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|Title:||Lot sizing versus batching in the production and distribution planning of perishable goods|
|Abstract:||Joint production and distribution planning at the operational level has received a great deal of attention from researchers. In most industries these processes are decoupled by means of final goods inventory that allow for a separated planning of these tasks. However, for example, in the catering industry, an integrated planning framework tends to be more favorable due to the perishable nature of the products that forces a make-to-order production strategy. So far this planning problem has only been addressed by allowing the batching of orders. The main contribution of this paper is to extend this approach and prove the importance of lot sizing for make-to-order systems when perishability is explicitly considered. The value of considering lot sizing versus batching is further investigated per type of production scenario. Overall, results indicate that lot sizing is able to deliver better solutions than batching. On average, for the improved instances, the cost savings ascend to 6.5% when using lot sizing. The added flexibility of lot sizing allows for a reduction on production setup costs and both fixed and variable distribution costs. The savings derived from lot sizing are enhanced by customer oriented time windows and production systems with non-triangular setups. © 2013 Elsevier B.V.|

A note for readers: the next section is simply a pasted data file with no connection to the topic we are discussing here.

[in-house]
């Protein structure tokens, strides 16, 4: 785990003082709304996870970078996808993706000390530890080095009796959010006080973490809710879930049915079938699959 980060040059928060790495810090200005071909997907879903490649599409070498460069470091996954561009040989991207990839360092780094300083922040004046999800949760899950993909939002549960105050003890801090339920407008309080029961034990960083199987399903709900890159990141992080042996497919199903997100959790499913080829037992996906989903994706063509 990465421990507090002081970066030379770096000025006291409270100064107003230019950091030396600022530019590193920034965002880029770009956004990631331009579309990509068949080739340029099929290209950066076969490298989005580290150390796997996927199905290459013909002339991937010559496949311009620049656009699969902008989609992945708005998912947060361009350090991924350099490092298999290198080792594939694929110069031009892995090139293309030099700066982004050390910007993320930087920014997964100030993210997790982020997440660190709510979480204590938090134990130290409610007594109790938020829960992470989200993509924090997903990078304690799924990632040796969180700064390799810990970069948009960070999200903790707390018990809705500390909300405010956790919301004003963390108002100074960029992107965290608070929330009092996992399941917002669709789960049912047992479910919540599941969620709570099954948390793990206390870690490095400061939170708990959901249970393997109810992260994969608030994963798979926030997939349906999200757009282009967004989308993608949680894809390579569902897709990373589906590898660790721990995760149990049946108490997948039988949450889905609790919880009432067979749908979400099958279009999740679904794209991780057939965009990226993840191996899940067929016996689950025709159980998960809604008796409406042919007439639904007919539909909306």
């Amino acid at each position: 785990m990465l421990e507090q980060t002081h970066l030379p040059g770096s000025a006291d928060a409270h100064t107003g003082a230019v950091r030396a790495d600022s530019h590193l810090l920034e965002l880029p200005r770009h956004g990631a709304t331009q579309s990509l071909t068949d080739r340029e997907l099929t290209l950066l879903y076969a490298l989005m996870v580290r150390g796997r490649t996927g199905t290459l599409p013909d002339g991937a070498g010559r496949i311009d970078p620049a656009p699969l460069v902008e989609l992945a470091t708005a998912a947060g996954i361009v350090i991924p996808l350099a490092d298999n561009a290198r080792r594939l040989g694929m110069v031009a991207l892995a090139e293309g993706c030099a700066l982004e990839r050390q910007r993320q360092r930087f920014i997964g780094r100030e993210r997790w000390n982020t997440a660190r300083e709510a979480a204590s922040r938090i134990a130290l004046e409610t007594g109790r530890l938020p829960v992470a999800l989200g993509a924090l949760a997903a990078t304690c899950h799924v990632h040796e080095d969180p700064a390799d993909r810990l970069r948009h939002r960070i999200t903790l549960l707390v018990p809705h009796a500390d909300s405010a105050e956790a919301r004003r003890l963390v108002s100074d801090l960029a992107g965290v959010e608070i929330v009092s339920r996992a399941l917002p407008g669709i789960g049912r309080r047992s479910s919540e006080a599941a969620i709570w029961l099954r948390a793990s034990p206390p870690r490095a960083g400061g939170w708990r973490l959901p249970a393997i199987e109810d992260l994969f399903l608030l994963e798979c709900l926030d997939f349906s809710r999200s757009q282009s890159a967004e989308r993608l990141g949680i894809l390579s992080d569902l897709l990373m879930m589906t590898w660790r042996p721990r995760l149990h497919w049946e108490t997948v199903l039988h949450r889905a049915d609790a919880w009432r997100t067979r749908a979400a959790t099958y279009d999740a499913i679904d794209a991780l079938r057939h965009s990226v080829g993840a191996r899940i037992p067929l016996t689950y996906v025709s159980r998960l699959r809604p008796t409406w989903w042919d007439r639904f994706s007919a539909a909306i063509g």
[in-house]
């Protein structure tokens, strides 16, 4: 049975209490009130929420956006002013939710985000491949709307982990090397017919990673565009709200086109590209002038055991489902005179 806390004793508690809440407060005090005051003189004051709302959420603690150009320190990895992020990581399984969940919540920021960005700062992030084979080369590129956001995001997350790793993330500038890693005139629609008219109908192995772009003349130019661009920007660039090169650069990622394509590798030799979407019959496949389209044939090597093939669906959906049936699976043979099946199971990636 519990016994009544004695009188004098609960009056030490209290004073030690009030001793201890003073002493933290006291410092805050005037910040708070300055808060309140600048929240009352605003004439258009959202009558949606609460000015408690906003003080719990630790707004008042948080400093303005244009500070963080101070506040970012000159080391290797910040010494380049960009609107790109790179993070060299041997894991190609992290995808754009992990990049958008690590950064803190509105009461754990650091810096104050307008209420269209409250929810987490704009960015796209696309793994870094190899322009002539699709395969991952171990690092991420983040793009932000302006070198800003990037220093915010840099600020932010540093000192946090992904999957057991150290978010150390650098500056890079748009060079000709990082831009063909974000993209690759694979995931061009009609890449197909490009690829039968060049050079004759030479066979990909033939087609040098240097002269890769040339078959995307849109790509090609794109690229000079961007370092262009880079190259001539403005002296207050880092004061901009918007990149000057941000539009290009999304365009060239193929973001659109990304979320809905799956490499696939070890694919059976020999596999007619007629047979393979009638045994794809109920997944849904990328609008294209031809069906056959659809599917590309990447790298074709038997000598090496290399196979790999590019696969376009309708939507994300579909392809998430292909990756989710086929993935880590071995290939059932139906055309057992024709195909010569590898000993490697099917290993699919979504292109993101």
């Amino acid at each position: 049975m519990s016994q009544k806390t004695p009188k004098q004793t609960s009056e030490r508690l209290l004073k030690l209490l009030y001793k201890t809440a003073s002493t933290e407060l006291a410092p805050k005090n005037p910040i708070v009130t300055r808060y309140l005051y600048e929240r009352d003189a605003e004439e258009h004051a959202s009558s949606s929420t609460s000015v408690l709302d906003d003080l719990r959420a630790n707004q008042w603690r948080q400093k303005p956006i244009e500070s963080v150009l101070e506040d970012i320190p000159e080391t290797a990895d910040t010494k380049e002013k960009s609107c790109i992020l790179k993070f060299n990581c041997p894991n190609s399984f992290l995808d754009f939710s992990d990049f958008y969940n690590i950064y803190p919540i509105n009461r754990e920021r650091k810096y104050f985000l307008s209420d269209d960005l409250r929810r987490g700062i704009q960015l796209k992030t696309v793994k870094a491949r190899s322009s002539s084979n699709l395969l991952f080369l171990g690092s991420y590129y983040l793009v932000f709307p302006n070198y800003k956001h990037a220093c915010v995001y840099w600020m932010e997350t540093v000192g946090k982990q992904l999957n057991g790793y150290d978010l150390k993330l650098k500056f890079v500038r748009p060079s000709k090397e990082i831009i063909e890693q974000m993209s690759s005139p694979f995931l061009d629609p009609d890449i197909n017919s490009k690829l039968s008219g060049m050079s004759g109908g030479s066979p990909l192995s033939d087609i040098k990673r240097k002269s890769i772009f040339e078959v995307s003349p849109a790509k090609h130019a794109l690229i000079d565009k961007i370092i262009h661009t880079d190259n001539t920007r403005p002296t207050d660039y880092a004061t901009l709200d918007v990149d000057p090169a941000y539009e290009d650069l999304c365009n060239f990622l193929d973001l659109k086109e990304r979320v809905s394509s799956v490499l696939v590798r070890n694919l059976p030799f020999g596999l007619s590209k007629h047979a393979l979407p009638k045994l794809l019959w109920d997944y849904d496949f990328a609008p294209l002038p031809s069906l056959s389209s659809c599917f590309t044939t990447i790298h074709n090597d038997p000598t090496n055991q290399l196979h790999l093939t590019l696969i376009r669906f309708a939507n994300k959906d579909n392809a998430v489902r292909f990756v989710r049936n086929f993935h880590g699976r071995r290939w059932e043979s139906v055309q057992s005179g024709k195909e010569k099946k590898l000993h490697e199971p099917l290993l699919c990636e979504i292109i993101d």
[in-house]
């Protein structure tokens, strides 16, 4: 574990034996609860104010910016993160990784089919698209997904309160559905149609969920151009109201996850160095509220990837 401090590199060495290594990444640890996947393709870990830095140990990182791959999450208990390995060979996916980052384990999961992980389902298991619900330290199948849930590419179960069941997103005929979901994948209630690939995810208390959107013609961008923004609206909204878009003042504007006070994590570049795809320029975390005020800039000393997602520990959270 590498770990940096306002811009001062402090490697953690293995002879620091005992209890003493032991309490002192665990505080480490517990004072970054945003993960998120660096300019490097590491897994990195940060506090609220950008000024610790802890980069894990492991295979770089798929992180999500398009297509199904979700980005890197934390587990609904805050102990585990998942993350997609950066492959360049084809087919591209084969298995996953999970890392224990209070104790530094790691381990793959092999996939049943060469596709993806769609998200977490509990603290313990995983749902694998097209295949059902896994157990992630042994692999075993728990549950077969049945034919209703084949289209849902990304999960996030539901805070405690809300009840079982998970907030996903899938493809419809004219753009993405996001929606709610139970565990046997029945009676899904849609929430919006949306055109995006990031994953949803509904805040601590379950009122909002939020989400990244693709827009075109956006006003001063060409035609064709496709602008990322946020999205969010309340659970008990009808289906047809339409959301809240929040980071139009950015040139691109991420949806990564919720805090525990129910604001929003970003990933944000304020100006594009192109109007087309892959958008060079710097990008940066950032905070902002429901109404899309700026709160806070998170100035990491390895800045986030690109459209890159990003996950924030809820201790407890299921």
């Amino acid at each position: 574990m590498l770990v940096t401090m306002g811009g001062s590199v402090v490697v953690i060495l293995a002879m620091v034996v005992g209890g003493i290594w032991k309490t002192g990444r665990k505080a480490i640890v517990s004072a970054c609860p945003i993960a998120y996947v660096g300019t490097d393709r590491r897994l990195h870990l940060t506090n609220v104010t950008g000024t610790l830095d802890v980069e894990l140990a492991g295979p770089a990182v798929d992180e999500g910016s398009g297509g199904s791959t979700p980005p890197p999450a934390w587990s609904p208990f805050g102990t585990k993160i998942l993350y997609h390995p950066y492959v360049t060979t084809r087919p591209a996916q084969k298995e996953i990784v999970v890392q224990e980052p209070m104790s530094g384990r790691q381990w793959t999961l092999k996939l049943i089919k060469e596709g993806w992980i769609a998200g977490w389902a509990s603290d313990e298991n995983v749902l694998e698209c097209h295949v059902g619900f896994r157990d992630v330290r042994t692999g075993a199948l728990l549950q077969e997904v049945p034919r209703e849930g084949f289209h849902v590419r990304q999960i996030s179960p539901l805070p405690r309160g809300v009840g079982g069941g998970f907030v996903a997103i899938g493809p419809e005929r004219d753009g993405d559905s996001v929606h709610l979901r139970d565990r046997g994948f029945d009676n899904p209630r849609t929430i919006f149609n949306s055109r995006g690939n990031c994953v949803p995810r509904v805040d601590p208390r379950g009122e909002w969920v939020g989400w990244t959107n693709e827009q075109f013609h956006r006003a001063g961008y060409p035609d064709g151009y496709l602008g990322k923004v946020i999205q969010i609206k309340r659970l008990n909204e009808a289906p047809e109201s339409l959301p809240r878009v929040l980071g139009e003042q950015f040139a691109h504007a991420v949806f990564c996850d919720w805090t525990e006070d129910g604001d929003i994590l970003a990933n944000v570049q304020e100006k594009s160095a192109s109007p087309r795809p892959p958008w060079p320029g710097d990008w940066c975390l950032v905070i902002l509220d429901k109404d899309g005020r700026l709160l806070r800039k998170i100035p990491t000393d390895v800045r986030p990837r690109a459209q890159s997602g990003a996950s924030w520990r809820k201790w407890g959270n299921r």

|Appears in Collections:||CEGI - Other Publications|
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